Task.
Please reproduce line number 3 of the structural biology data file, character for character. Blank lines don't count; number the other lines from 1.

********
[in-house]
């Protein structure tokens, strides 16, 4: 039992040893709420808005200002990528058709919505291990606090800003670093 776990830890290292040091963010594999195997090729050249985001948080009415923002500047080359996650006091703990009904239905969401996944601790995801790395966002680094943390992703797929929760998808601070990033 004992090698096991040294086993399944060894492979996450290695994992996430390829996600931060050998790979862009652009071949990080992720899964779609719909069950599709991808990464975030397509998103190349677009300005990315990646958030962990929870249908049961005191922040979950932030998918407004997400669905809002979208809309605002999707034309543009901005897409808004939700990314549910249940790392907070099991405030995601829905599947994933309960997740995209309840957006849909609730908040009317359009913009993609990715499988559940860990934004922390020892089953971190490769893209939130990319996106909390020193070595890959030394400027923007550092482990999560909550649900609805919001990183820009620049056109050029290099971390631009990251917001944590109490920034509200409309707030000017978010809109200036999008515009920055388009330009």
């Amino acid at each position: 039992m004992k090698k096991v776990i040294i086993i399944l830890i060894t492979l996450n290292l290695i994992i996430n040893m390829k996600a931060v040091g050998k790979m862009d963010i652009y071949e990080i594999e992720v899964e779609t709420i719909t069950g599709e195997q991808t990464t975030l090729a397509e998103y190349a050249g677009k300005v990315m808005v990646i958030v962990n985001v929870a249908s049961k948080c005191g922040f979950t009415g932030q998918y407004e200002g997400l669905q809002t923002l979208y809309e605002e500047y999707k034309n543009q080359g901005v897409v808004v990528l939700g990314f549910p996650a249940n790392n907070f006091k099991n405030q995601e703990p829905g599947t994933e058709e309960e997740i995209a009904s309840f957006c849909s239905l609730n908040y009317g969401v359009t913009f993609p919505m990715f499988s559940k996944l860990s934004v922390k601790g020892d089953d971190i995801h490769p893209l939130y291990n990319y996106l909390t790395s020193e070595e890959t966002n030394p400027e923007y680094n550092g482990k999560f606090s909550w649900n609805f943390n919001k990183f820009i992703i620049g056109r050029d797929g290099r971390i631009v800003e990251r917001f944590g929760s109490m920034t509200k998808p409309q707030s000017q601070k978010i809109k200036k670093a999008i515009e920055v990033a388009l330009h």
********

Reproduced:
């Amino acid at each position: 039992m004992k090698k096991v776990i040294i086993i399944l830890i060894t492979l996450n290292l290695i994992i996430n040893m390829k996600a931060v040091g050998k790979m862009d963010i652009y071949e990080i594999e992720v899964e779609t709420i719909t069950g599709e195997q991808t990464t975030l090729a397509e998103y190349a050249g677009k300005v990315m808005v990646i958030v962990n985001v929870a249908s049961k948080c005191g922040f979950t009415g932030q998918y407004e200002g997400l669905q809002t923002l979208y809309e605002e500047y999707k034309n543009q080359g901005v897409v808004v990528l939700g990314f549910p996650a249940n790392n907070f006091k099991n405030q995601e703990p829905g599947t994933e058709e309960e997740i995209a009904s309840f957006c849909s239905l609730n908040y009317g969401v359009t913009f993609p919505m990715f499988s559940k996944l860990s934004v922390k601790g020892d089953d971190i995801h490769p893209l939130y291990n990319y996106l909390t790395s020193e070595e890959t966002n030394p400027e923007y680094n550092g482990k999560f606090s909550w649900n609805f943390n919001k990183f820009i992703i620049g056109r050029d797929g290099r971390i631009v800003e990251r917001f944590g929760s109490m920034t509200k998808p409309q707030s000017q601070k978010i809109k200036k670093a999008i515009e920055v990033a388009l330009h």